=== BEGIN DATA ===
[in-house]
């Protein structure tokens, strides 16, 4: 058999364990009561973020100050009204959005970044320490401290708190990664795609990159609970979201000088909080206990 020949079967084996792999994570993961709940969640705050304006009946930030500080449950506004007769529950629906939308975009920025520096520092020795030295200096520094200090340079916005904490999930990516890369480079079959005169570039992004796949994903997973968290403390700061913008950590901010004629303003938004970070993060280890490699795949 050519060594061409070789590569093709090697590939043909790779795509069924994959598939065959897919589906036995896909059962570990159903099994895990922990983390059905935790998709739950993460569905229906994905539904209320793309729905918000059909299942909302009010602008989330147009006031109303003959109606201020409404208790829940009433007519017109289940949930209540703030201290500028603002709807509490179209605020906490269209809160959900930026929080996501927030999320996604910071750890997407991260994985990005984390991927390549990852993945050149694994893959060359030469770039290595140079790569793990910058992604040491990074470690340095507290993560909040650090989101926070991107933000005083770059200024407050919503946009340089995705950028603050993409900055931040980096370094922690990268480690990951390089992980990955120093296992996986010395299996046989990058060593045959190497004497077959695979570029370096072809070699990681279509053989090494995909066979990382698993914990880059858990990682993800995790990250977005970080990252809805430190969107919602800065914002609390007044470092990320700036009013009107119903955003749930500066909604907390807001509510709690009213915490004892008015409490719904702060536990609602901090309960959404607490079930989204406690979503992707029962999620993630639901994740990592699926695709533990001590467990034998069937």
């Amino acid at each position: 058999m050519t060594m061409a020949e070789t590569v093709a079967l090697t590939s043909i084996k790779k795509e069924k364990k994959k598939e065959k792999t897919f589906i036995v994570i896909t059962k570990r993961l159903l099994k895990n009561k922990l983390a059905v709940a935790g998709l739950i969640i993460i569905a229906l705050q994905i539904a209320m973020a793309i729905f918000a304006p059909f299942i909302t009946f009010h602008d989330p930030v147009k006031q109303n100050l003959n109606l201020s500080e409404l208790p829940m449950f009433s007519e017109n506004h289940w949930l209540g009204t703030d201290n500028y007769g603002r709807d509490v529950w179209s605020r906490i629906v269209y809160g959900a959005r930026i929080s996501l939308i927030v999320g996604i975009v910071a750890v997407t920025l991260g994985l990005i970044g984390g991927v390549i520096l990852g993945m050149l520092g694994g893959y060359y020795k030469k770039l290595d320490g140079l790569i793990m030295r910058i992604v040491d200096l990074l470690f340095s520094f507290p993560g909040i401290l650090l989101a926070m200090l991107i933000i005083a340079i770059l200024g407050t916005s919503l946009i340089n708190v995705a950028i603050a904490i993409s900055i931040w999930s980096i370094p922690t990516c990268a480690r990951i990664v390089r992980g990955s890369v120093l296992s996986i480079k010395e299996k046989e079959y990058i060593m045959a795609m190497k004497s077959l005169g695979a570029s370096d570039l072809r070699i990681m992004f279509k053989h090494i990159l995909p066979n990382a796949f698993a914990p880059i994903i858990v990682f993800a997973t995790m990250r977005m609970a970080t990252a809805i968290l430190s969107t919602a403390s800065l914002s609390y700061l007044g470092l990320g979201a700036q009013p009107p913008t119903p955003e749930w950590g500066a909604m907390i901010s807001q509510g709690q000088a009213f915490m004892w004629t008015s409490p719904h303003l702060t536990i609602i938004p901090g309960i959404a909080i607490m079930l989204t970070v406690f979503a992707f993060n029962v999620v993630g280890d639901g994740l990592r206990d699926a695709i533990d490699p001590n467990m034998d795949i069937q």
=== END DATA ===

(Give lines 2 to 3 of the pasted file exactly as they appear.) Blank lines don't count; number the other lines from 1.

């Protein structure tokens, strides 16, 4: 058999364990009561973020100050009204959005970044320490401290708190990664795609990159609970979201000088909080206990 020949079967084996792999994570993961709940969640705050304006009946930030500080449950506004007769529950629906939308975009920025520096520092020795030295200096520094200090340079916005904490999930990516890369480079079959005169570039992004796949994903997973968290403390700061913008950590901010004629303003938004970070993060280890490699795949 050519060594061409070789590569093709090697590939043909790779795509069924994959598939065959897919589906036995896909059962570990159903099994895990922990983390059905935790998709739950993460569905229906994905539904209320793309729905918000059909299942909302009010602008989330147009006031109303003959109606201020409404208790829940009433007519017109289940949930209540703030201290500028603002709807509490179209605020906490269209809160959900930026929080996501927030999320996604910071750890997407991260994985990005984390991927390549990852993945050149694994893959060359030469770039290595140079790569793990910058992604040491990074470690340095507290993560909040650090989101926070991107933000005083770059200024407050919503946009340089995705950028603050993409900055931040980096370094922690990268480690990951390089992980990955120093296992996986010395299996046989990058060593045959190497004497077959695979570029370096072809070699990681279509053989090494995909066979990382698993914990880059858990990682993800995790990250977005970080990252809805430190969107919602800065914002609390007044470092990320700036009013009107119903955003749930500066909604907390807001509510709690009213915490004892008015409490719904702060536990609602901090309960959404607490079930989204406690979503992707029962999620993630639901994740990592699926695709533990001590467990034998069937």
């Amino acid at each position: 058999m050519t060594m061409a020949e070789t590569v093709a079967l090697t590939s043909i084996k790779k795509e069924k364990k994959k598939e065959k792999t897919f589906i036995v994570i896909t059962k570990r993961l159903l099994k895990n009561k922990l983390a059905v709940a935790g998709l739950i969640i993460i569905a229906l705050q994905i539904a209320m973020a793309i729905f918000a304006p059909f299942i909302t009946f009010h602008d989330p930030v147009k006031q109303n100050l003959n109606l201020s500080e409404l208790p829940m449950f009433s007519e017109n506004h289940w949930l209540g009204t703030d201290n500028y007769g603002r709807d509490v529950w179209s605020r906490i629906v269209y809160g959900a959005r930026i929080s996501l939308i927030v999320g996604i975009v910071a750890v997407t920025l991260g994985l990005i970044g984390g991927v390549i520096l990852g993945m050149l520092g694994g893959y060359y020795k030469k770039l290595d320490g140079l790569i793990m030295r910058i992604v040491d200096l990074l470690f340095s520094f507290p993560g909040i401290l650090l989101a926070m200090l991107i933000i005083a340079i770059l200024g407050t916005s919503l946009i340089n708190v995705a950028i603050a904490i993409s900055i931040w999930s980096i370094p922690t990516c990268a480690r990951i990664v390089r992980g990955s890369v120093l296992s996986i480079k010395e299996k046989e079959y990058i060593m045959a795609m190497k004497s077959l005169g695979a570029s370096d570039l072809r070699i990681m992004f279509k053989h090494i990159l995909p066979n990382a796949f698993a914990p880059i994903i858990v990682f993800a997973t995790m990250r977005m609970a970080t990252a809805i968290l430190s969107t919602a403390s800065l914002s609390y700061l007044g470092l990320g979201a700036q009013p009107p913008t119903p955003e749930w950590g500066a909604m907390i901010s807001q509510g709690q000088a009213f915490m004892w004629t008015s409490p719904h303003l702060t536990i609602i938004p901090g309960i959404a909080i607490m079930l989204t970070v406690f979503a992707f993060n029962v999620v993630g280890d639901g994740l990592r206990d699926a695709i533990d490699p001590n467990m034998d795949i069937q």